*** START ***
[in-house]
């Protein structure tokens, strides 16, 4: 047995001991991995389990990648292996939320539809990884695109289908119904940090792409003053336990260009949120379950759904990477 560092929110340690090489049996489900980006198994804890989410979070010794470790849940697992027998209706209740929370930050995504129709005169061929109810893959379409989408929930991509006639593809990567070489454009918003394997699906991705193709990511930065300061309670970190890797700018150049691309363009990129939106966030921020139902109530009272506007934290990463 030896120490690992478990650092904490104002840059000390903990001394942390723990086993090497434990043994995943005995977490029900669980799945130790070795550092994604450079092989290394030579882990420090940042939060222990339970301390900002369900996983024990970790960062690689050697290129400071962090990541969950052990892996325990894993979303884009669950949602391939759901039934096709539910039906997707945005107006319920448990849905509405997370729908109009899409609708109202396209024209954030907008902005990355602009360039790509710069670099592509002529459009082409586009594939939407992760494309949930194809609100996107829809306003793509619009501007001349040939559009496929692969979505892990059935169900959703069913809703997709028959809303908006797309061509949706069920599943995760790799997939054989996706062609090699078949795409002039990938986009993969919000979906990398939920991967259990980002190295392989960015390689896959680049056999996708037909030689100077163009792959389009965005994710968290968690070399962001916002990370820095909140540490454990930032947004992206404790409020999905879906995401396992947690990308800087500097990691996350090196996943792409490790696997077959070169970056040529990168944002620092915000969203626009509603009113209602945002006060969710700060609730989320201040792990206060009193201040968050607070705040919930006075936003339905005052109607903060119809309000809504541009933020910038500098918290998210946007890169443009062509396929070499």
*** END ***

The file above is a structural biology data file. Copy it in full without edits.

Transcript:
[in-house]
């Protein structure tokens, strides 16, 4: 047995001991991995389990990648292996939320539809990884695109289908119904940090792409003053336990260009949120379950759904990477 560092929110340690090489049996489900980006198994804890989410979070010794470790849940697992027998209706209740929370930050995504129709005169061929109810893959379409989408929930991509006639593809990567070489454009918003394997699906991705193709990511930065300061309670970190890797700018150049691309363009990129939106966030921020139902109530009272506007934290990463 030896120490690992478990650092904490104002840059000390903990001394942390723990086993090497434990043994995943005995977490029900669980799945130790070795550092994604450079092989290394030579882990420090940042939060222990339970301390900002369900996983024990970790960062690689050697290129400071962090990541969950052990892996325990894993979303884009669950949602391939759901039934096709539910039906997707945005107006319920448990849905509405997370729908109009899409609708109202396209024209954030907008902005990355602009360039790509710069670099592509002529459009082409586009594939939407992760494309949930194809609100996107829809306003793509619009501007001349040939559009496929692969979505892990059935169900959703069913809703997709028959809303908006797309061509949706069920599943995760790799997939054989996706062609090699078949795409002039990938986009993969919000979906990398939920991967259990980002190295392989960015390689896959680049056999996708037909030689100077163009792959389009965005994710968290968690070399962001916002990370820095909140540490454990930032947004992206404790409020999905879906995401396992947690990308800087500097990691996350090196996943792409490790696997077959070169970056040529990168944002620092915000969203626009509603009113209602945002006060969710700060609730989320201040792990206060009193201040968050607070705040919930006075936003339905005052109607903060119809309000809504541009933020910038500098918290998210946007890169443009062509396929070499």